“I didn’t intend to question President Obama’s motives or the content of his heart,” former New York City Mayor Rudy Giuliani recently wrote in the Wall Street Journal. Giuliana made this startling statement in defense of his earlier observation that Obama does not truly “love America.” Not surprisingly, Giuliani’s criticism had pushed the Left to apoplectic fits. Obama’s defenders rushed to the aid of their Savior-in-Chief; characterizing Giuliani as a washed-up “has-been” taking cheap shots at the man he failed to beat in 2008. Less expected, however, were the droves of Republicans who jumped aboard the “motives-don’t-matter” bandwagon.
While Giuliani’s initial criticism of Obama was not unlike that of other conservatives during the last six years, many Republicans lost no time jumping in front of the cameras to distance themselves from Giuliani and echo his mantra. “I don’t think it helps to question the President’s patriotism or motives,” said Indiana Gov. Mike Pence. He was joined by other Republican notables, including 2016 presidential hopefuls Rand Paul and Marco Rubio. Jeb Bush observed it was proper to question the President’s “policies” but not why he does what he does.
Like most “outrages” on the Left, the Democrats’ blustering was a time-tested trick to force squeamish Republicans to back down. In fact, the Democrats were using the very tool they have employed so effectively for years – question Republicans’ motives. How many times, for example, have we heard liberal wags claim that any criticism of Obama or Attorney General Eric Holder reflects Republican racial animus; or that opposition to redefining marriage is motivated by “homophobia?” Even GOP efforts to reform welfare is attributed to a mean-spirited hatred of the “poor.” In these and countless other instances, Liberals openly and shamelessly question conservatives’ motives; often in very personal terms.
Motives do matter; so why are so many Republicans so squeamish about admitting this, especially when such criticism is pegged to important matters of national security and other fundamental policy issues? Common sense dictates they should know better. Giuliani, who first rose to national prominence in the 1980s as the hard-charging United States Attorney in New York City, certainly must recall that establishing a motive or knowledge of bad acts is an essential element of a successful prosecution. It’s Criminal Law 101.
In the political arena, inquiring into and understanding why a decision-maker undertakes certain actions as opposed to others — actions that may affect our entire economy or our nation’s defense — is a vital first step in developing alternative policies and correcting mistakes.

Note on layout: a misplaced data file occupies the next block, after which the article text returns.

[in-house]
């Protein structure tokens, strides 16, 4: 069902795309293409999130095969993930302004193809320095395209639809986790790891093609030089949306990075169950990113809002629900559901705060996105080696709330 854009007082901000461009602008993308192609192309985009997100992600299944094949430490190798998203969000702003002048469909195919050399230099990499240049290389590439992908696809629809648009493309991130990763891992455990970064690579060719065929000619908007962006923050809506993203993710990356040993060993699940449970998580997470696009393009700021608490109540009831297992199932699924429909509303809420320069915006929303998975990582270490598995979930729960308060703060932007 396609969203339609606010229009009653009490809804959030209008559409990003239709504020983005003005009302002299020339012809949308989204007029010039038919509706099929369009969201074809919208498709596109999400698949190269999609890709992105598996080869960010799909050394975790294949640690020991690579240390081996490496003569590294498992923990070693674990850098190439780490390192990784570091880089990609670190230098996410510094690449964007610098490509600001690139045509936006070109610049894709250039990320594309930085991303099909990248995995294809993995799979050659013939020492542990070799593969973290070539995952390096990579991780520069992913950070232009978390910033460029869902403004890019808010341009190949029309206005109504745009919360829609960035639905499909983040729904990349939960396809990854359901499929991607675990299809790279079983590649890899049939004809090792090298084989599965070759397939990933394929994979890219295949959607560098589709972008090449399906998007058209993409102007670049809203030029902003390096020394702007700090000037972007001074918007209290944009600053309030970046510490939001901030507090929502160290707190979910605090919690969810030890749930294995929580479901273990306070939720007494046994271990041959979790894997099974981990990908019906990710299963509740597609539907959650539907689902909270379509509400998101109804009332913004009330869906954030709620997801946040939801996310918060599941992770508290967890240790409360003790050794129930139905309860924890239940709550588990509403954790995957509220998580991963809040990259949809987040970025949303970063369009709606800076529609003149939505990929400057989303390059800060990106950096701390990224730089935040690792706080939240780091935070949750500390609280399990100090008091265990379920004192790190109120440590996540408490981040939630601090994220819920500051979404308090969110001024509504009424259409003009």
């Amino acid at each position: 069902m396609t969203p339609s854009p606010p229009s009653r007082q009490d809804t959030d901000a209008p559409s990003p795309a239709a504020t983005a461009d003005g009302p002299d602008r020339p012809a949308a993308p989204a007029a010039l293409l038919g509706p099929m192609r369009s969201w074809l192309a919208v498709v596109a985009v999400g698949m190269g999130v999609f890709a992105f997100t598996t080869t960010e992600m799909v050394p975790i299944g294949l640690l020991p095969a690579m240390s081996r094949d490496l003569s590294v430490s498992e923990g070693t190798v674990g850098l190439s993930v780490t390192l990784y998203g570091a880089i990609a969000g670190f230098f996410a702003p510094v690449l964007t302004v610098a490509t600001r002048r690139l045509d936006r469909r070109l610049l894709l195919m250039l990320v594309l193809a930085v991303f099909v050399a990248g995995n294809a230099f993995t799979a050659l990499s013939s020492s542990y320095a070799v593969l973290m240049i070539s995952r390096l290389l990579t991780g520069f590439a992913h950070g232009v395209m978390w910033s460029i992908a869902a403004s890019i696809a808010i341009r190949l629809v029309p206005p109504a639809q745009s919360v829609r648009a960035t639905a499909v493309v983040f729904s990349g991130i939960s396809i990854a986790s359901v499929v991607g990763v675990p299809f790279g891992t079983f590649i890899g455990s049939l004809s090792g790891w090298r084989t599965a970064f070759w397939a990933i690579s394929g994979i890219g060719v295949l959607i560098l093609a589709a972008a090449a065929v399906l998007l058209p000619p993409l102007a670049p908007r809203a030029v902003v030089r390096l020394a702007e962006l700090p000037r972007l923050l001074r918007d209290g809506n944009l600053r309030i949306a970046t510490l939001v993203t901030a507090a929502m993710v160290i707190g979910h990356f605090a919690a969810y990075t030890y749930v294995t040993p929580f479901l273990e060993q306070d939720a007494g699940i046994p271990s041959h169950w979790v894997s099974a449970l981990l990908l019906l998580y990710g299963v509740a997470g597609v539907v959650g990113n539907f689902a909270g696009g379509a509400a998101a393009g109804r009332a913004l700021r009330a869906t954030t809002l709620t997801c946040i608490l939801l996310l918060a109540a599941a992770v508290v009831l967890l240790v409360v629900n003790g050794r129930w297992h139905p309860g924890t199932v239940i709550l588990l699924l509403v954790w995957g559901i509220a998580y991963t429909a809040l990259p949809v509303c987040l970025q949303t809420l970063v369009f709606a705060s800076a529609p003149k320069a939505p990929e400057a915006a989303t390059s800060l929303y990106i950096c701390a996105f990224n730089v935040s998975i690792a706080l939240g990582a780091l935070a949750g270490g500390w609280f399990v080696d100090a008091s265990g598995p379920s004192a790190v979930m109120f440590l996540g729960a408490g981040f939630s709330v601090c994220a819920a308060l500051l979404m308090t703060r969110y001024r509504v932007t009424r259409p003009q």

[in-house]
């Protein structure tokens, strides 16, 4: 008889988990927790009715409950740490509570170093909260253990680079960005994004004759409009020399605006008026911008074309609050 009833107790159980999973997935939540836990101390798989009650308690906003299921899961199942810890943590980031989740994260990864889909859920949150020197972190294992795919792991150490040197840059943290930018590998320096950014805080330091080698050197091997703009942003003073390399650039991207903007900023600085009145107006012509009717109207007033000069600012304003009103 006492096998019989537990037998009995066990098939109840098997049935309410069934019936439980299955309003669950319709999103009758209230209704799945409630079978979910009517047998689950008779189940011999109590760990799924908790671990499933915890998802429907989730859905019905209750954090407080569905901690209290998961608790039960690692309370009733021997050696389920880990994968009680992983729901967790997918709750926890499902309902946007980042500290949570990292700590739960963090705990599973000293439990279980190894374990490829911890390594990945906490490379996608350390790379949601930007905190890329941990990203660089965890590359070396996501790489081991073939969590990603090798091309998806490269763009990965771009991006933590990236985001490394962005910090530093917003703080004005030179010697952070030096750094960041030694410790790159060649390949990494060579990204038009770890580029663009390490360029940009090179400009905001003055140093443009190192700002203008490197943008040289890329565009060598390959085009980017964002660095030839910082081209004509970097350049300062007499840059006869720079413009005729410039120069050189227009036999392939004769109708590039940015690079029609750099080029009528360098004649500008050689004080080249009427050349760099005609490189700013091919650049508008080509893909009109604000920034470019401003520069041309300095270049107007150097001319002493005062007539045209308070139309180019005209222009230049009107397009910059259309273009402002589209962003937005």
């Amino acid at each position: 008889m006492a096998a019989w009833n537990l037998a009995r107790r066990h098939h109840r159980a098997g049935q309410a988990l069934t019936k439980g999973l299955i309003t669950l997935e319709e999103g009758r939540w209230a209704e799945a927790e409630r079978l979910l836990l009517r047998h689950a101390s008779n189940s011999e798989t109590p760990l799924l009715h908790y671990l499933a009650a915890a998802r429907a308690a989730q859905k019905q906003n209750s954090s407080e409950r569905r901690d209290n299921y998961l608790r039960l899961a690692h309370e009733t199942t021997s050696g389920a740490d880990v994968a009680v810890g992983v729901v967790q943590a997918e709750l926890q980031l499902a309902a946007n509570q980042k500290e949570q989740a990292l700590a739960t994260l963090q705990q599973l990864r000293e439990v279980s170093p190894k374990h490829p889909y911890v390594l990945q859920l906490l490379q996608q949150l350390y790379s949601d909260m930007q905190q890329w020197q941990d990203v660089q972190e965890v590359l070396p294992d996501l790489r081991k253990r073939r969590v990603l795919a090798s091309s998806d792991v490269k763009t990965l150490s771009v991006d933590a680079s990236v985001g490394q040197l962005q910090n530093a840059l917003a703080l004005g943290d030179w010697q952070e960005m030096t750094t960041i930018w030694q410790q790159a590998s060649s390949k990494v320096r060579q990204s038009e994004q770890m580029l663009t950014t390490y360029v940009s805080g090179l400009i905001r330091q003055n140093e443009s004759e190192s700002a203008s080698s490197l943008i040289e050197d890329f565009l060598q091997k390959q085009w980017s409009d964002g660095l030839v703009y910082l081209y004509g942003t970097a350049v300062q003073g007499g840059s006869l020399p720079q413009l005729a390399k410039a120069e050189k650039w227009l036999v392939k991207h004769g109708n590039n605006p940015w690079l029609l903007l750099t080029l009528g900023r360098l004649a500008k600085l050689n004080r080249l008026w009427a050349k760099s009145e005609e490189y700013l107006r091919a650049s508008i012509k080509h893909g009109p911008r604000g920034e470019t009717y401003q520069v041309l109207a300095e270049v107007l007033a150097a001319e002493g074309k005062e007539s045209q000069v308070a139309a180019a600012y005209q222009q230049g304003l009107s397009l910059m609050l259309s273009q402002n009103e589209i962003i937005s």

For example, the refusal by Republicans to subject the President’s motives to public debate is doing exactly what Obama is doing with regard to ISIS — criticizing the terror organization’s actions without understanding the reasons it commits atrocities. If we do not understand the mind of the enemy, we doom ourselves to flailing around in the dark against an adversary without any real hope of defeating him.
President Ronald Reagan orchestrated the defeat of the Soviet Union not simply by criticizing the self-evident inefficiencies of the Soviet economy, or the deplorable living conditions created by its authoritarian regime. He did so by enunciating the moral depravity at the core of the Communist philosophy, as the “evil empire” it was. Only by understanding and articulating what motivated Communists was Reagan able to outflank them; ultimately sending the USSR to the “ash heap of history,” as he predicted would happen.
As was true in the 1980s, so it is now in this 21st Century. Condemning the unconstitutional actions of the Obama Administration is appropriate and essential (even obvious). But this makes sense only if and when we begin to deconstruct the motivations for such actions in order to truly understand the enemy we face. Otherwise we are just shooting in the dark.
Many of today’s Democrats, reflecting the philosophy underlying this Administration, are no longer motivated solely by the benign desire to help others using the power of government. Instead, Obama and those in his Administration appear clearly to act based on a genuine disdain for and rejection of the American traditions of free markets, private property, and individual rights; principles they see as a moral blight on society rather than as a foundation from which to protect and strengthen our nation.
If the GOP truly hopes to defeat this brand of toxic “progressivism,” it had better learn to defend its positions aggressively, rather than backing down whenever the media or its political adversaries play the “motive” card.